- Rice Krispies (1927)
- Kraft Mac and Cheese, which first came as a packet of powdered cheese rubber banded to a box of noodles. It promised to “feed a family of four in nine minutes” for 19 cents. (A huge help in the Depression)
- Krispy Kreme Donuts
- Ritz Crackers
- Kool-Aid (Invented in the 20s, it went national in the 30s)
- And of course, SPAM (short for spiced ham). This cheap canned meat had a long shelf life, perfect for both Depression budgets and war rations. In fact, because it was easily transported, it became the heavy diet for soldiers. And you never had to tire of eating it because they put out a 20-page recipe book: 50 Ways to Use SPAM.
- Cheerios (1941). Grandma may have first eaten it as “Cheeri-Oats,” but it had to change its name. Someone else had the rights to that one.
- Minute Maid concentrated orange juice (1945)—another soldier favorite, encouraged for its source of vitamins.
- Instant mashed potatoes (1946)
- And Betty Crocker’s cake mix (1947)
What They Couldn’t Buy—War Rations and Beyond
First there was WWI. Then there was WWII.
To provide for the war efforts, each conflict brought tighter waistbands and rationing of basic staples. Sometimes sugar. Sometimes meat. Dairy, coffee, gasoline, even shoes.
But the craziest story was what was illegal to buy: Sliced bread!
Not the bread itself, but the pre-sliced-ness of it.
Yep, from January to March of 1943, the government decided it needed to protect American consumers.
- New baking regulations caused flour prices to escalate.
- Politicians didn’t want bread companies to pass that cost to buyers.
- Bread slicing machines were expensive, so if bakers didn’t use them, the bread “should be” cheaper.
Hence the ban on pre-cut bread from bakeries and homes. Selling it was even punishable by a large fine.
But notice the unpopular ban only lasted two months.
Housewives everywhere were up in arms.
- No one had bread knives anymore, causing a run on hardware stores to find them.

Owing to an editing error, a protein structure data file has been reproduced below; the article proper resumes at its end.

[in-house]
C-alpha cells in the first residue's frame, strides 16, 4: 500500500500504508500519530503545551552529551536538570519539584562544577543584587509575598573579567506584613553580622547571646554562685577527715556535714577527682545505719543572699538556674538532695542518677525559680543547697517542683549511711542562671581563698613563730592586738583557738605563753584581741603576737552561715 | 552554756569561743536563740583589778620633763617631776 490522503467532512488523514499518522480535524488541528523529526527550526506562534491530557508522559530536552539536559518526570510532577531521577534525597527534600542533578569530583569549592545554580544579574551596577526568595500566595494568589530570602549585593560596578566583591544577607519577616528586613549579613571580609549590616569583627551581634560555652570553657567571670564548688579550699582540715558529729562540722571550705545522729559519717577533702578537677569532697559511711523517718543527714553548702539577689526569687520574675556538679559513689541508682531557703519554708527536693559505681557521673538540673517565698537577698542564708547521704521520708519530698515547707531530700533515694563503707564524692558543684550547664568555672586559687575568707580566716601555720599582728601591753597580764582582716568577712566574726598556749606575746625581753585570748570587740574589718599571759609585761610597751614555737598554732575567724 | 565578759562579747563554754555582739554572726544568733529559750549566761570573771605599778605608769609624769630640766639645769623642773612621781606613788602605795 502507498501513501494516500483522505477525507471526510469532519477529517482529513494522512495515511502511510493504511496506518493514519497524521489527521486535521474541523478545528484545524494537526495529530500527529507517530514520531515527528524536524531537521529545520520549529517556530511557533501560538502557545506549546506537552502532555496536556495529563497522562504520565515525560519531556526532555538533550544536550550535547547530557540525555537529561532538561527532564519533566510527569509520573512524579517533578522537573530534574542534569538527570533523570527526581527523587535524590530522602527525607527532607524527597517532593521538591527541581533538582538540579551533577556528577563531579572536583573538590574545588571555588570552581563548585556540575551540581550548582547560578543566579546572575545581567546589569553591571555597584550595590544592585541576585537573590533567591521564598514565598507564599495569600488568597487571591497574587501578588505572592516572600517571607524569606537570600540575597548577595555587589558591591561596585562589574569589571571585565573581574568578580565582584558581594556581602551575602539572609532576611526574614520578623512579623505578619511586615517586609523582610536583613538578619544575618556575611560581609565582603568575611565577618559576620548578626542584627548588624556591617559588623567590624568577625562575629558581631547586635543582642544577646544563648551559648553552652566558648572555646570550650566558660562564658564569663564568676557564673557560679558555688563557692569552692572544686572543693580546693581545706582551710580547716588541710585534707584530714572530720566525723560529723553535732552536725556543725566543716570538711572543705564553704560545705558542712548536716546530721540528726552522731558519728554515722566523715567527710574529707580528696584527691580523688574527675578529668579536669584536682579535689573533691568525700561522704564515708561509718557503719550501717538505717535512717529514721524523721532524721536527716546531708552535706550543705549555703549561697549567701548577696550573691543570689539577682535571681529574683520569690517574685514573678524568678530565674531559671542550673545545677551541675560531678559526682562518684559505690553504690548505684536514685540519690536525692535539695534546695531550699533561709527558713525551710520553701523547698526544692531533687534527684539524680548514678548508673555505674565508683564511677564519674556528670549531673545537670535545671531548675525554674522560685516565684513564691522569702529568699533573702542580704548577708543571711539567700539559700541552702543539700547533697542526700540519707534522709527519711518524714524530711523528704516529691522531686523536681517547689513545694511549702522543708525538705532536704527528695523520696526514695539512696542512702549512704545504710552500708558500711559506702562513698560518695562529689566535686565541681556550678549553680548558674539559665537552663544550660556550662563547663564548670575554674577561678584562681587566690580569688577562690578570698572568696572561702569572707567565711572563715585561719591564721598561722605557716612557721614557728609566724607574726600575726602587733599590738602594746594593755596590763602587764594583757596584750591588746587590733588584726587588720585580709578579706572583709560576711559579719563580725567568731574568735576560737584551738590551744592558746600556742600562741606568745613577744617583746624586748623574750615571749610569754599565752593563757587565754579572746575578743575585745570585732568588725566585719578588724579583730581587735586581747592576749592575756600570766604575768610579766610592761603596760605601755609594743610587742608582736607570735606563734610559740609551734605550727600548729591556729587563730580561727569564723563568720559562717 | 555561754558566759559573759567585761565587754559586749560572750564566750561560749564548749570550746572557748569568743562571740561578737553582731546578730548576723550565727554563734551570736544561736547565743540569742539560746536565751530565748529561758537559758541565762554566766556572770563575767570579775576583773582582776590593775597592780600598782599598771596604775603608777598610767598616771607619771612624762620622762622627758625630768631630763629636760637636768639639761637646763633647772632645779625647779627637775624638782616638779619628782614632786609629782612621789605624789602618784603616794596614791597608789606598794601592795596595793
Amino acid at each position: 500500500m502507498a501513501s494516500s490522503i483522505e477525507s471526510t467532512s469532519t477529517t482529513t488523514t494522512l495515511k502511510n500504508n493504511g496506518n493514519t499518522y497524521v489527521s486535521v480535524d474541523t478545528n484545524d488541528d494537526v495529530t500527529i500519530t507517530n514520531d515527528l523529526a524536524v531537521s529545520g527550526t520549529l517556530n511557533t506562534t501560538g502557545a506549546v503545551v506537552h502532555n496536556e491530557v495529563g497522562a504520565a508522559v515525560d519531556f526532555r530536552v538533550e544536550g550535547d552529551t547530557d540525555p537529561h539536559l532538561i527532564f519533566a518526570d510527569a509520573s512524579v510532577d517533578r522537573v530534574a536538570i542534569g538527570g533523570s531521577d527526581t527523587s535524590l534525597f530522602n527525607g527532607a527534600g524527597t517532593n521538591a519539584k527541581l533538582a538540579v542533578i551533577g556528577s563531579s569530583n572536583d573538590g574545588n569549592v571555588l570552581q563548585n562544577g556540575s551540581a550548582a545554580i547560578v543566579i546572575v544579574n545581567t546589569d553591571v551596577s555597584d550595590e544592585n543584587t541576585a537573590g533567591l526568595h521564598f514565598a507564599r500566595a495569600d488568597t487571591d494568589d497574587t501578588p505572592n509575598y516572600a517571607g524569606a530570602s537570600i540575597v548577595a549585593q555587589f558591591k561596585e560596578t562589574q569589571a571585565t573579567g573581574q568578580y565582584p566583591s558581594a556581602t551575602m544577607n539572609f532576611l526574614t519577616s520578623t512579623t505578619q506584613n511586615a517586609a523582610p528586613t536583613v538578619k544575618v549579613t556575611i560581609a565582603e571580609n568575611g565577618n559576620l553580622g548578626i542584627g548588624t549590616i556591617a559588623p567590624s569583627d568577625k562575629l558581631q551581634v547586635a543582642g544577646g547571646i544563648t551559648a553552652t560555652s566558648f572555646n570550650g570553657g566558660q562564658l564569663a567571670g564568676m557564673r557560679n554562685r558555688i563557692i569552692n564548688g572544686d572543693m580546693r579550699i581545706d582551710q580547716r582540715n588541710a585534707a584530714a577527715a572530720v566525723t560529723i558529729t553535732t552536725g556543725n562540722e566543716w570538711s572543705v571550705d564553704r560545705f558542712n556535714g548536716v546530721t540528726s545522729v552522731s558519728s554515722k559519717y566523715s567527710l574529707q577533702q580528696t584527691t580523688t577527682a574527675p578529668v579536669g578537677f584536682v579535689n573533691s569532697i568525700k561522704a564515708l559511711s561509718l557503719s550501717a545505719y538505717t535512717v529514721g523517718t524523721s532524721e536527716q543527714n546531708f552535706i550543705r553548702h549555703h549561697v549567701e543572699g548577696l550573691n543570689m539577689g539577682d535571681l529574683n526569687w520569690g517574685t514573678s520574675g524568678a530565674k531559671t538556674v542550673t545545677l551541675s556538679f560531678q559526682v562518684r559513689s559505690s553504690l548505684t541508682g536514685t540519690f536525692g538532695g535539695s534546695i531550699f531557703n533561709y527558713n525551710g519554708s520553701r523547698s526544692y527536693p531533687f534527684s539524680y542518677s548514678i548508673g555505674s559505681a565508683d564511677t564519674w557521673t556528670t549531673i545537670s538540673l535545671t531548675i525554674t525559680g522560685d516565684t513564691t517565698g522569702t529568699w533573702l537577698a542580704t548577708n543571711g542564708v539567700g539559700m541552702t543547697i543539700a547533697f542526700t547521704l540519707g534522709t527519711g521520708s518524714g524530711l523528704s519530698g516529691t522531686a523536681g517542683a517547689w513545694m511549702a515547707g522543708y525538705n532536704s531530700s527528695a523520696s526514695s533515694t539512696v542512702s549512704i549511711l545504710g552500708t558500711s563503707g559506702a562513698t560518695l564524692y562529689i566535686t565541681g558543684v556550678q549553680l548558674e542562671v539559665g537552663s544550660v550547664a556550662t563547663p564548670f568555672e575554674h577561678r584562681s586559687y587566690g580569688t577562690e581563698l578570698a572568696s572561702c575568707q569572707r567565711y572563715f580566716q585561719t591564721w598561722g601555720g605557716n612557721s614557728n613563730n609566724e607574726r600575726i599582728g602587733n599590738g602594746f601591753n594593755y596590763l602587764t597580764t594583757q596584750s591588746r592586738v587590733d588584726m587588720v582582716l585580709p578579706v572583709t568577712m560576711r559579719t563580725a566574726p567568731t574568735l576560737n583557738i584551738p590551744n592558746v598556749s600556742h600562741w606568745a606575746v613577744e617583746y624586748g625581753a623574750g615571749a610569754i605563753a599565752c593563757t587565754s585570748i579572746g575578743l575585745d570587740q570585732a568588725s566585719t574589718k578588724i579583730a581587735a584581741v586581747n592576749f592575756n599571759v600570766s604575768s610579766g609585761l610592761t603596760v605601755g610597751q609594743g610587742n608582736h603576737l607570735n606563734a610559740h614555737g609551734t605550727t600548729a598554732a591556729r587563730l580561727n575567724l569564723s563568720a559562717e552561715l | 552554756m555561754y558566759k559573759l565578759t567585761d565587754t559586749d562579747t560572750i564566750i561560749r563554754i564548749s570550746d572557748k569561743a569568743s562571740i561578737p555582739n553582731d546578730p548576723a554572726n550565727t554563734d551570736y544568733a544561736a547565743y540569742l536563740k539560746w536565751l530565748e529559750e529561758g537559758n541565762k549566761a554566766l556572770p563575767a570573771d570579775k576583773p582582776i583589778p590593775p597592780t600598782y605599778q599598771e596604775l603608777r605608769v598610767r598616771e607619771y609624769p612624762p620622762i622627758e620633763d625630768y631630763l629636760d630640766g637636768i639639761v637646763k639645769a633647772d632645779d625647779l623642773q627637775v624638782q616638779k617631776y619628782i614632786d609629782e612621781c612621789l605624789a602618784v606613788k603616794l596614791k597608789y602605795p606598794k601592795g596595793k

- No one had time to be slicing bread for their families. With WWII in full swing, women worked outside the home now.
- As one wife and mom wrote, it was a waste of time and energy and lowered morale.
Thankfully, the ban was soon lifted.
Clearly there’s a reason sliced bread is the standard for all greatness.
Food as a Bundle
With the mix of new technology, financial swings, and political skirmishes, Grandma probably has lots of stories about what she ate when she was young.
Meatloaf made it to many a table. Plus chicken casseroles. And pigs in a blanket were a hit at any dinner party.
So ask grandma where she shopped, what she bought, and if she ever ate out. Then tell us in the comments.
And while you’re at it, see if she remembers this who-would-have-guessed-it trivia.
- Filet-o-fish (1965) was a hit before the two-all-beef-patties-special-sauce-lettuce-cheese-pickles-onions-on-a-sesame-seed-bun Big Mac (1968).
- And in 1948, McD’s served potato chips and apple pie instead of fries and milkshakes.
Yeah, that only lasted a year.
“Do you want potato chips with that?” is just a mouthful.
Elizabeth Daghfal is a writer, teacher, speaker, and community volunteer. When she isn't teaching or writing-- Who are we kidding? Her husband and five kids say she's ALWAYS teaching and writing. She has a passion to help people who are struggling and is happy to say her shoulders are drip-dry. Born and raised in the South, she now lives in Wisconsin and loves it--except for the fifteen months of winter. Read more about her at elizabethdaghfal.com.